If it hadn’t been for the inaugural Charleston Bluegrass Festival on Saturday, Keith Luckie probably would have gone to the movies. He was really glad he didn’t.

“We were going to see ‘The Hunger Games.’ This or ‘The Hunger Games?’ This won out and I have no regrets,” said Luckie, who came with his two sons, Garris, 9, and Fuller, 7, and about six friends.

“I’m a big music fan. It’s great weather and we’re having a good time,” added Luckie, as his sons, sitting nearby, polished off two massive Sno-cones.

The inaugural Charleston Bluegrass Festival, which started Friday, lucked out in its own way. Rare rain and cold on Thursday yielded to the sun and rising temperatures Friday and the gorgeous spring weather returned in full on Saturday.

Hundreds of people streamed in and out of the grounds behind Sewee Outpost in Awendaw to hear both bluegrass and bluegrass-tinged music in the event, which was organized by Surf Bar’s Perry Darby, Awendaw Green’s Eddie White and Sewee Outpost’s Brooks Geer.

Darby, a longtime bluegrass fan, has dreamed about holding a bluegrass festival in Charleston for years.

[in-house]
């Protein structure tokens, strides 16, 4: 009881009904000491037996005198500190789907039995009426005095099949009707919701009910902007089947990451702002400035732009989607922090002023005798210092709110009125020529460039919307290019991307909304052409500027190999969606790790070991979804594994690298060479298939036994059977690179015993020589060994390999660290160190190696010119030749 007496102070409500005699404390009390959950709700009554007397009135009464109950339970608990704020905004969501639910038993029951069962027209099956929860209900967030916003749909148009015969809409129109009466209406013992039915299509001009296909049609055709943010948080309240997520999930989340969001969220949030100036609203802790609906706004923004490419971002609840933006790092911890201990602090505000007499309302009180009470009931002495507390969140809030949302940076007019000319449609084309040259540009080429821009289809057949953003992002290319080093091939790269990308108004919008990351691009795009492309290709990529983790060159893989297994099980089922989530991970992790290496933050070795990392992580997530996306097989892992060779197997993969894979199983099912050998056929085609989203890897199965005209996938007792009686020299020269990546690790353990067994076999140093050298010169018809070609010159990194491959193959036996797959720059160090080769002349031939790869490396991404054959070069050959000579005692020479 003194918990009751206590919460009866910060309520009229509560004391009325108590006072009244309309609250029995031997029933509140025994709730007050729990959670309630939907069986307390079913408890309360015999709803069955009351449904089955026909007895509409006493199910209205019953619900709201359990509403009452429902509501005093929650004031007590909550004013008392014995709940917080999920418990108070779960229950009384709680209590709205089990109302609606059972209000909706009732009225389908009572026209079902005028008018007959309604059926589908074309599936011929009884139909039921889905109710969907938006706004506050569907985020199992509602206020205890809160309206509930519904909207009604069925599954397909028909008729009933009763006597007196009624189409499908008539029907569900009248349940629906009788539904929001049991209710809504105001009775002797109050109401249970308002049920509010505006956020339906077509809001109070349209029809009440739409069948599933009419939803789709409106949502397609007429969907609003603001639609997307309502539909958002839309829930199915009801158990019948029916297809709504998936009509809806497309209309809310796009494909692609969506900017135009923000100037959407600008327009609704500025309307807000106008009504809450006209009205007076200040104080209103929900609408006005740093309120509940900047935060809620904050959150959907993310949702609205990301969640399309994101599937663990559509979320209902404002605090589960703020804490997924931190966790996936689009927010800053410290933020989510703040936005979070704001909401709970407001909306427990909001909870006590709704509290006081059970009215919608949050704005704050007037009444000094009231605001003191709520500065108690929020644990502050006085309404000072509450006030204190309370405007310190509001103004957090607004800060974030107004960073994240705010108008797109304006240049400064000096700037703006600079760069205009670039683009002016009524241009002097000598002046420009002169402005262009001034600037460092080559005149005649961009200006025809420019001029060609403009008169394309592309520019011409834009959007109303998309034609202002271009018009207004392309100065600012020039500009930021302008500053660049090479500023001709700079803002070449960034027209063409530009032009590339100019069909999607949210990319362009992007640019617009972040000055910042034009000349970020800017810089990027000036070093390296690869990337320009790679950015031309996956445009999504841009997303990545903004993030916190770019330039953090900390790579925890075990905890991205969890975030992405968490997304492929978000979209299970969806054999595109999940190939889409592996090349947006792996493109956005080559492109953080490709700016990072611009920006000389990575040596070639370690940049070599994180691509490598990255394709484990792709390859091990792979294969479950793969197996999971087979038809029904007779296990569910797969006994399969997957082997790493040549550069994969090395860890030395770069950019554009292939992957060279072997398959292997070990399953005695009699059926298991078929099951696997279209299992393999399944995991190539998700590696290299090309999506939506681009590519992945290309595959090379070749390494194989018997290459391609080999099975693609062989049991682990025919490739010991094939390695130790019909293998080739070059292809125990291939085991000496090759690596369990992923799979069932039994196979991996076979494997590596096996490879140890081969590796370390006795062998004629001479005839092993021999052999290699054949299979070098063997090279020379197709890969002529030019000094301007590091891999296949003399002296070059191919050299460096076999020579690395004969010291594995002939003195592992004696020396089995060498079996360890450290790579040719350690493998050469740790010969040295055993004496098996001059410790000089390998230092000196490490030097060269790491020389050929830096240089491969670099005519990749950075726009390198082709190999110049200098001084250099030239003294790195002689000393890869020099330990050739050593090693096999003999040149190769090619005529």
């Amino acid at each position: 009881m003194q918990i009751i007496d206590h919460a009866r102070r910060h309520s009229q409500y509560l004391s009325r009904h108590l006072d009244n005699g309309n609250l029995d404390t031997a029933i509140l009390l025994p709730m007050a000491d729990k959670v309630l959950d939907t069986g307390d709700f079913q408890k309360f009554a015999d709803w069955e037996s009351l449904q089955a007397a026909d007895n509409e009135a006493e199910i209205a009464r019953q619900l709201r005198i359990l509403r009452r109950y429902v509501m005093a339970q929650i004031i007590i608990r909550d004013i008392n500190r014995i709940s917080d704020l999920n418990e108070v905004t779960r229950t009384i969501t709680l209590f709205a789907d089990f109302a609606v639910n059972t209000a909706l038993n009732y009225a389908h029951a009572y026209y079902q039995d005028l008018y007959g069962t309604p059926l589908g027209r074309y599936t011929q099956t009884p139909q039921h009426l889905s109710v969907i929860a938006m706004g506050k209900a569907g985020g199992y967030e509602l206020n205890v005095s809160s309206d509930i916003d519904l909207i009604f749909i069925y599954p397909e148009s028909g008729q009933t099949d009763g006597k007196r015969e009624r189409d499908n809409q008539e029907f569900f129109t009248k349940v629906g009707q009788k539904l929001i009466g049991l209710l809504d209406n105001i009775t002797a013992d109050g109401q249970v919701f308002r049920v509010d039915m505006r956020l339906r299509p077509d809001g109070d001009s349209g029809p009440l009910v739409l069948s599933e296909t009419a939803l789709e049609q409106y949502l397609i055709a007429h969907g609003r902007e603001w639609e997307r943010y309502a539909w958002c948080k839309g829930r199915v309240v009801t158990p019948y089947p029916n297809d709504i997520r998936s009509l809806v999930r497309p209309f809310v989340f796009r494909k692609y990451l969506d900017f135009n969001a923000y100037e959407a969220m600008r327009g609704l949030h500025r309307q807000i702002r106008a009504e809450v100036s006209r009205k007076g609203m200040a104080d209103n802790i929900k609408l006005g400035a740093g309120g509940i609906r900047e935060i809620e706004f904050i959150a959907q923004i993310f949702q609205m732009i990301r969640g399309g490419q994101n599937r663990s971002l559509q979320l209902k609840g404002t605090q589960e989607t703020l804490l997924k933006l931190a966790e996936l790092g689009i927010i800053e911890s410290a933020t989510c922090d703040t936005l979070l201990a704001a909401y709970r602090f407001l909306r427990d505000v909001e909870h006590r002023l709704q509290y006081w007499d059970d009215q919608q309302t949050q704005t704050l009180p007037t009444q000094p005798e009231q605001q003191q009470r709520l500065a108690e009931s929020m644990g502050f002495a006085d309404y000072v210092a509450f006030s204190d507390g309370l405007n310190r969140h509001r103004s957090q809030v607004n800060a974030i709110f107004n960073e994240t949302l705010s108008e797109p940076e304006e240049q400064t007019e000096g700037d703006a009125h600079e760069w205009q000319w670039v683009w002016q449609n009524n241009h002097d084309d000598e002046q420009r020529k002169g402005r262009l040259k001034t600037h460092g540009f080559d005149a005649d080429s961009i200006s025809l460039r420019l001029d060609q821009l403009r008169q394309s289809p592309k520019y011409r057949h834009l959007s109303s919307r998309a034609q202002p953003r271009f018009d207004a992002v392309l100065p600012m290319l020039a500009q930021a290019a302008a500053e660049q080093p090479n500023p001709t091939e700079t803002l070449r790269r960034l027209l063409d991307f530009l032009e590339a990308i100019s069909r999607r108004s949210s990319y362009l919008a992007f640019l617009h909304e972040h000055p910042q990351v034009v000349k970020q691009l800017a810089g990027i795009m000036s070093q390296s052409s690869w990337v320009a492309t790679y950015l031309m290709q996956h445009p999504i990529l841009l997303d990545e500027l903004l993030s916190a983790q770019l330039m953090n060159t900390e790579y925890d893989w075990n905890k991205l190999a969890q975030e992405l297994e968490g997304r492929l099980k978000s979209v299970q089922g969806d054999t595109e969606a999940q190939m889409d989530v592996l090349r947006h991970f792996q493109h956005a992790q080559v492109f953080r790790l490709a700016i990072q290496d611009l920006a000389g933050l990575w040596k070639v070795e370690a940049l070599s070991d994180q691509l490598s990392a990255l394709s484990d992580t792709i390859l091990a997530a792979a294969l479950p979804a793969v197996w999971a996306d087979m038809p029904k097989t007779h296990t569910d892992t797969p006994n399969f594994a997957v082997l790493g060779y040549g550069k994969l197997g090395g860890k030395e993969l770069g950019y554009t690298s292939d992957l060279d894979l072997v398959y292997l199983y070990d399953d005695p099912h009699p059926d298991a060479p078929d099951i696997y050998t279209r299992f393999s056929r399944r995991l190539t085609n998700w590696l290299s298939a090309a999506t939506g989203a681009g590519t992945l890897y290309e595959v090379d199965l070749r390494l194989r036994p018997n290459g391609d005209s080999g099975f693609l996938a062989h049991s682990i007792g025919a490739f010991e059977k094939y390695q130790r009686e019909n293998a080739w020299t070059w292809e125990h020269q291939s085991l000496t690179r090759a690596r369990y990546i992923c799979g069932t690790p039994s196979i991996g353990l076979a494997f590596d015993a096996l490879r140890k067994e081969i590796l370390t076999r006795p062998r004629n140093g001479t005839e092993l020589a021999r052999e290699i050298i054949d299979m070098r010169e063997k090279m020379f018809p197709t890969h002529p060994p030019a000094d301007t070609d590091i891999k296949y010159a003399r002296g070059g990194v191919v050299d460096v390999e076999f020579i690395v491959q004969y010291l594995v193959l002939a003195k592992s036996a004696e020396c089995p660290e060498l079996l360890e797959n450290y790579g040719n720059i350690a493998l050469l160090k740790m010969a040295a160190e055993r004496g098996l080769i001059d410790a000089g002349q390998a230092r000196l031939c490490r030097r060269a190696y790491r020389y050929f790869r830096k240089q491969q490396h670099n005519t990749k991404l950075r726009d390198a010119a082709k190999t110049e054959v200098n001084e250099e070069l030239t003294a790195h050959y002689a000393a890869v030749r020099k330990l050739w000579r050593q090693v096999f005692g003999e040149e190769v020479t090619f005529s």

“Charleston is a great destination and there was no reason it shouldn’t have its own bluegrass festival,” said Darby, who was inspired by regular attendance of MerleFest, a major bluegrass festival held in North Carolina in late April every year.

The Charleston Bluegrass Festival, Darby added, will be one of two that the group of men wants to put on every year. The other they hope to call Halfway to MerleFest and hold it sometime in the fall, possibly October.

Both Friday and Saturday, local bands — including the teacher troupe of Gravel Road Acoustic Trio — joined others from regional music hot spots, — including Nashville, Athens and Asheville — for the two-day festival. The event went deep into the night both Friday and Saturday.

The recent passing of bluegrass legend Earl Scruggs was noted by several of the performers. The band, Town Mountain, played a short tribute to him on Friday night.

White, who holds “barn jams” every Wednesday night at the adjacent Awendaw Green, was pleased with the turnout at the inaugural festival.

“It’s so great to see parents and kids of all ages just enjoying being outside, listening to music on a beautiful spring day,” said White. “After the Bridge Run, everyone was so worn out that people just want to sit in chairs and do next to nothing.”